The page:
SBI 4U1 Cohen
The Effects of Light Intensity on the Rate of Photosynthesis in Green Cambomba
Bill Crothers Secondary School
Prepared for Mr. Pearce
By: Gabby Cohen
Factors Affecting the Rate of Photosynthesis in Green Cambomba
Light is a form of electromagnetic radiation, and is a type of energy that travels in waves. Photosynthetic organisms like plants, contain light-absorbing molecules called pigments that absorb only specific wavelengths of visible light (Khan Academy, 2017). Photon light comes from the sun, which enters the plant through its leaves, starting from the top of the leaf through the cuticle and the upper epidermis (which is thin and transparent to allow more light to reach the palisade cells), then through the palisade mesophyll. In the cell, the light travels through the cell membrane and into the chloroplasts, and then the thylakoid membranes, where it finally gets absorbed by the electrons in the pigment molecules (BBC, 2014).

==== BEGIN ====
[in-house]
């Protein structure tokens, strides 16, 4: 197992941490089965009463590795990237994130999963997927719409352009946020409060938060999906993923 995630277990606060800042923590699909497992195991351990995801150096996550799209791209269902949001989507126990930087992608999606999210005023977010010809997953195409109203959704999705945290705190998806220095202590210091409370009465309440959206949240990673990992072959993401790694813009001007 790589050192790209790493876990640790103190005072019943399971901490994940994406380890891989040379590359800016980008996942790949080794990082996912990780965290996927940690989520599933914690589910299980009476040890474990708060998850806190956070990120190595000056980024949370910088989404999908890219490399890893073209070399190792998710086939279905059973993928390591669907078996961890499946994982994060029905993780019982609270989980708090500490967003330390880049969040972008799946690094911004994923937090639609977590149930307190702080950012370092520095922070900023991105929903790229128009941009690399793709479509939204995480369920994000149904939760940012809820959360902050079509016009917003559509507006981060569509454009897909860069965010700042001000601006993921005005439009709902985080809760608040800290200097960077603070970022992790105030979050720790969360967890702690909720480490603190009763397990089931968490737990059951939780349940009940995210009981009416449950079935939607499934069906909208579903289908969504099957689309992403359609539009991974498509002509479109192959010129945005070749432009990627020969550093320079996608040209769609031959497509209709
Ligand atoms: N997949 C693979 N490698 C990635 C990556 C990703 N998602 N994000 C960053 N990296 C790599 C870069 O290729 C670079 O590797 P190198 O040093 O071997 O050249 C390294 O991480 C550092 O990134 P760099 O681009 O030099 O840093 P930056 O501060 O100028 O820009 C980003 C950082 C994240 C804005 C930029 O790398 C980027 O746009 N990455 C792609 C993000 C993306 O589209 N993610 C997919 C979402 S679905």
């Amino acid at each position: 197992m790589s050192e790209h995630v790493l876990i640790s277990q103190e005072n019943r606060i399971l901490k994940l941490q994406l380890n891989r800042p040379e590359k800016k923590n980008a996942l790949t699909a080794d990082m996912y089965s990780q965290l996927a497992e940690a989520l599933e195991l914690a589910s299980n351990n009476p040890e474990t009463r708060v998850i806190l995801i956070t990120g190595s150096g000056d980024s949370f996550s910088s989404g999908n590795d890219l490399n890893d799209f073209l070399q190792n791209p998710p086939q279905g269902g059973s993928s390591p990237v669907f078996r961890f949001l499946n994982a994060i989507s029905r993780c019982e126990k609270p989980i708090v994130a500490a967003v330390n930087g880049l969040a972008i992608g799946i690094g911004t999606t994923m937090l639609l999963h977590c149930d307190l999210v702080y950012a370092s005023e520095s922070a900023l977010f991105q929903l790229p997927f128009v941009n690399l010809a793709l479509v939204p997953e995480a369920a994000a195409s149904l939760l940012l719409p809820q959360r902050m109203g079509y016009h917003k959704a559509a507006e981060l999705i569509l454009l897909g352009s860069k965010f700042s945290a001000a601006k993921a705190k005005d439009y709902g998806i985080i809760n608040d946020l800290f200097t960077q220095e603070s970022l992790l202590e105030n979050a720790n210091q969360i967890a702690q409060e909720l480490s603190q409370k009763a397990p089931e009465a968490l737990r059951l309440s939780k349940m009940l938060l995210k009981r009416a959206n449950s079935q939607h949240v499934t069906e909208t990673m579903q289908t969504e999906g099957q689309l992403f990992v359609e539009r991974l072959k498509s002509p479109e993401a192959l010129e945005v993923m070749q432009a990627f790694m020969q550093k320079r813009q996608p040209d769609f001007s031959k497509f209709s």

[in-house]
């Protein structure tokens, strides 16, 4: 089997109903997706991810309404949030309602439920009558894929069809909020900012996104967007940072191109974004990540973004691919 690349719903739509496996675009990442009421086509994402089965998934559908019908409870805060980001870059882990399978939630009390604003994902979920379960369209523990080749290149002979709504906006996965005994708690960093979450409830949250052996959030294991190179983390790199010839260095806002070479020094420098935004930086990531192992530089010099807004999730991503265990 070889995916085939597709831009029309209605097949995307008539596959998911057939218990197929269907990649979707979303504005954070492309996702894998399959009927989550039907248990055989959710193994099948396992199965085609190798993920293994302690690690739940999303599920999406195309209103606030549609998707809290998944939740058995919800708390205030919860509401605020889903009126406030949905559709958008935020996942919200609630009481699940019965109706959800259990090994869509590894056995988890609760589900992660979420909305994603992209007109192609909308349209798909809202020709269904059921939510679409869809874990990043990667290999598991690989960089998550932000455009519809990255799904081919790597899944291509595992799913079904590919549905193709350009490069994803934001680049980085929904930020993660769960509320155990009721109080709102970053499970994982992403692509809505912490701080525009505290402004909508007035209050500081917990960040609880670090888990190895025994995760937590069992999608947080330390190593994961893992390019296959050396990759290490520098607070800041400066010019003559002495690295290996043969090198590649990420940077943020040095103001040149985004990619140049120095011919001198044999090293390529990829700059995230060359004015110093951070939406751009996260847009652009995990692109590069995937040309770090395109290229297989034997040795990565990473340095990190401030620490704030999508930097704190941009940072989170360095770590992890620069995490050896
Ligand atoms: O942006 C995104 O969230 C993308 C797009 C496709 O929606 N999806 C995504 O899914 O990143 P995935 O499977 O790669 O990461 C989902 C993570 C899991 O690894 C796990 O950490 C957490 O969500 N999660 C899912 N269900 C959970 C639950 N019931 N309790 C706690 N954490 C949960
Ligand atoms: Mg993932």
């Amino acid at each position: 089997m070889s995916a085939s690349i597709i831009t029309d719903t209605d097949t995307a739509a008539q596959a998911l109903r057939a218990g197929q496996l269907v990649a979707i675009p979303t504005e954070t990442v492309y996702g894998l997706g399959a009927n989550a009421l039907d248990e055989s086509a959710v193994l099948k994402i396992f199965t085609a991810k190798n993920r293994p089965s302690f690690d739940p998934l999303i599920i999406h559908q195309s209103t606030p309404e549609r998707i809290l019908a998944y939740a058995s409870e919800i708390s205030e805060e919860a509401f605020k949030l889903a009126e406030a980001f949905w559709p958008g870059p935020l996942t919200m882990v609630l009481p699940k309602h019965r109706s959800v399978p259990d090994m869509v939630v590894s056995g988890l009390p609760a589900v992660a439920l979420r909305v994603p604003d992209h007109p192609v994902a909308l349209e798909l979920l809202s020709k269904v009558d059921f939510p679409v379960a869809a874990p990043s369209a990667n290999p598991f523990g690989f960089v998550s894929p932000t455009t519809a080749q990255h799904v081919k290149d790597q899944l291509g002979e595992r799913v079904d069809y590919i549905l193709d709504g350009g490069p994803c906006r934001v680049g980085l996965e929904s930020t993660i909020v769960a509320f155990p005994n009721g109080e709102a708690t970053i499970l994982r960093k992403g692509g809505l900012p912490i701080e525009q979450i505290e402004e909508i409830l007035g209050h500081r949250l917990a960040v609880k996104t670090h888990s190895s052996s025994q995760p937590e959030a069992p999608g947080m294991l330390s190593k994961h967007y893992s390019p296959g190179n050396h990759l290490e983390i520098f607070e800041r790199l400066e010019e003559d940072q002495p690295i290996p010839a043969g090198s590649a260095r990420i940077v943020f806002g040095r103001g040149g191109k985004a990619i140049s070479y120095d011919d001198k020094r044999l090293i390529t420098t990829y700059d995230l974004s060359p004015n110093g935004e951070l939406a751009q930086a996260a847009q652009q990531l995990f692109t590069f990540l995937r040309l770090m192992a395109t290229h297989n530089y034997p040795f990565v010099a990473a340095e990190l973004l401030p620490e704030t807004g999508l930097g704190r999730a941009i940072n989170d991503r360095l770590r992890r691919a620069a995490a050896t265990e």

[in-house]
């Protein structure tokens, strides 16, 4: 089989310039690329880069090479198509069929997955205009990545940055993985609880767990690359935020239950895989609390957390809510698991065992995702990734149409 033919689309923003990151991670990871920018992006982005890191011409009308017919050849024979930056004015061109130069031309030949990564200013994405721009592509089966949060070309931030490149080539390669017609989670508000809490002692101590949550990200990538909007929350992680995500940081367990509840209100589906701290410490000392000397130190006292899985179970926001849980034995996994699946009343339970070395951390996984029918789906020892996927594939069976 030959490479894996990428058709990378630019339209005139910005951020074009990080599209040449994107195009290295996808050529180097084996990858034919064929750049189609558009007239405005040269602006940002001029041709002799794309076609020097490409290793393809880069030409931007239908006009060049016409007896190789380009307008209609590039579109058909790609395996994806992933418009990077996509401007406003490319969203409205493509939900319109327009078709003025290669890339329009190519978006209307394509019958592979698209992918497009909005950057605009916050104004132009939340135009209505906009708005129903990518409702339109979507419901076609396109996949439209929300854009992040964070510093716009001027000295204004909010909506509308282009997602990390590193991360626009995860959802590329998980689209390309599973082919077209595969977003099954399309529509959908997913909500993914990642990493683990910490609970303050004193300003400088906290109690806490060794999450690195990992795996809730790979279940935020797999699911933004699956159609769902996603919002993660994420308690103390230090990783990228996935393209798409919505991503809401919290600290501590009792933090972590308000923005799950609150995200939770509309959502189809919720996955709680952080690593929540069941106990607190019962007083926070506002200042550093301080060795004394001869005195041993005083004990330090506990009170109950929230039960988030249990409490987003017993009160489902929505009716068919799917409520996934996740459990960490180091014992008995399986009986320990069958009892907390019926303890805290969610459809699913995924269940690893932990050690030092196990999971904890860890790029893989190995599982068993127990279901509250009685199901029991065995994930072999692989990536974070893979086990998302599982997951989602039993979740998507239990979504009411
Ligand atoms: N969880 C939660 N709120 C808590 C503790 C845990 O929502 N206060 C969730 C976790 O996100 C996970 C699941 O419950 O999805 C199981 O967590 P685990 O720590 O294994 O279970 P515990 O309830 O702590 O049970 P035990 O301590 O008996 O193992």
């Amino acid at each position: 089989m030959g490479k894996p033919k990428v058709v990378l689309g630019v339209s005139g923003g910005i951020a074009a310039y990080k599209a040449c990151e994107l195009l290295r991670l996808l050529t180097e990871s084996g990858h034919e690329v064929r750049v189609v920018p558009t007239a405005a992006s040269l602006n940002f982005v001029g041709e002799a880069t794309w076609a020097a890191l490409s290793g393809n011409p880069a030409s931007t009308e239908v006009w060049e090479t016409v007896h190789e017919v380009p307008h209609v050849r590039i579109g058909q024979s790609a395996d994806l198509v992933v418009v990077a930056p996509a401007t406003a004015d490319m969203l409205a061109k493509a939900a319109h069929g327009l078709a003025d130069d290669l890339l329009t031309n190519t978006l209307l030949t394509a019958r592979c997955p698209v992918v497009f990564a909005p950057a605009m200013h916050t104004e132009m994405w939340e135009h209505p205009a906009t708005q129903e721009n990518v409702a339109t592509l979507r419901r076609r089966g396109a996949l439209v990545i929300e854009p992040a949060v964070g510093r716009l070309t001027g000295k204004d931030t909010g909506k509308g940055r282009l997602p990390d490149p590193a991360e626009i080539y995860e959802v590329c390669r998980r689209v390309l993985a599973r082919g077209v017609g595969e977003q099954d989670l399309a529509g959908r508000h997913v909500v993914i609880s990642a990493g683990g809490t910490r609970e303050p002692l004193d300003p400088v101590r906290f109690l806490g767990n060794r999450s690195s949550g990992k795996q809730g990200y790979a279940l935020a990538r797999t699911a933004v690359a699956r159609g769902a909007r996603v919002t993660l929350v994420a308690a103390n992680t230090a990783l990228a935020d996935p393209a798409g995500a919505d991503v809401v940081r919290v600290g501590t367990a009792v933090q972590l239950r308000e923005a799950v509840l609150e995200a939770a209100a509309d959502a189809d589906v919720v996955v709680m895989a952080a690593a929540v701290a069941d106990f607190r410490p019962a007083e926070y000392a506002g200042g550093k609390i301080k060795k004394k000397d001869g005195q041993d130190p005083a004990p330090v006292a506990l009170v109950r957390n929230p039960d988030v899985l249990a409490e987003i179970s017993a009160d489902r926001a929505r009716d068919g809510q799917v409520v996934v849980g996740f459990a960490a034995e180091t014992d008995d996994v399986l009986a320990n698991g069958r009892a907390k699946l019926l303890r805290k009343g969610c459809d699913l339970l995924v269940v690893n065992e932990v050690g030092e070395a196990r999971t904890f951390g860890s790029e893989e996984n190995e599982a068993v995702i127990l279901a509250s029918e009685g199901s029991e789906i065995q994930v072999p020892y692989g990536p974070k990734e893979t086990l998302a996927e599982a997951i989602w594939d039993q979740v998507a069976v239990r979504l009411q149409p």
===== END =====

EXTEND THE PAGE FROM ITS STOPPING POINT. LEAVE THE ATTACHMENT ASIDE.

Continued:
The structure of a photosystem consists of a large antenna complex which contains proteins and pigment molecules surrounding a reaction centre, and its function is to assist in the light reaction process of photosynthesis by absorbing photon light, which gets transferred through electrons from pigment molecule to pigment molecule, to end up at the reaction centre where the electron is stolen from the primary electron acceptor. In photosynthesis, the light reactions begin at photosystem II, where electrons in the pigment molecules absorb light energy from the photons (sunlight) and become excited, jumping up an orbital and then returning to ground state, releasing this energy in the form of light to a different electron in a nearby pigment molecule and that electron then becomes excited. This process continues until the energized electron from the last pigment molecule reaches the reaction center. At the reaction center, electrons get excited and stolen by the primary electron accepter and move through the proteins due to increasing electronegativity onto photosystem I. Photosystem II is now down two electrons which get replenished from the splitting of water into ½ O2 and 2H+ (H+ that get released increase [H+] in the thylakoid space). Electrons travelling through the proteins, power the proton pumps to actively transport H+ form the stroma into the thylakoid space, forming the electrochemical gradient as H+ and in [high] in the thylakoid space and [low] in the stroma, and the electrons end up at photosystem I. The same process occurs at photosystem I, except that electrons entering the reaction center come from photosystem II, and not water. After electrons get accepted by the primary electron acceptor, NADP+ gets reduced (gaining e- from the last protein) with a H+ from the stroma into NADPH (which lowers [H+] in stroma). Due to the electrochemical gradient, H+ are forced through ATP synthase, which want to reach equilibrium with H+ in the stroma, and this powers ATP synthase to...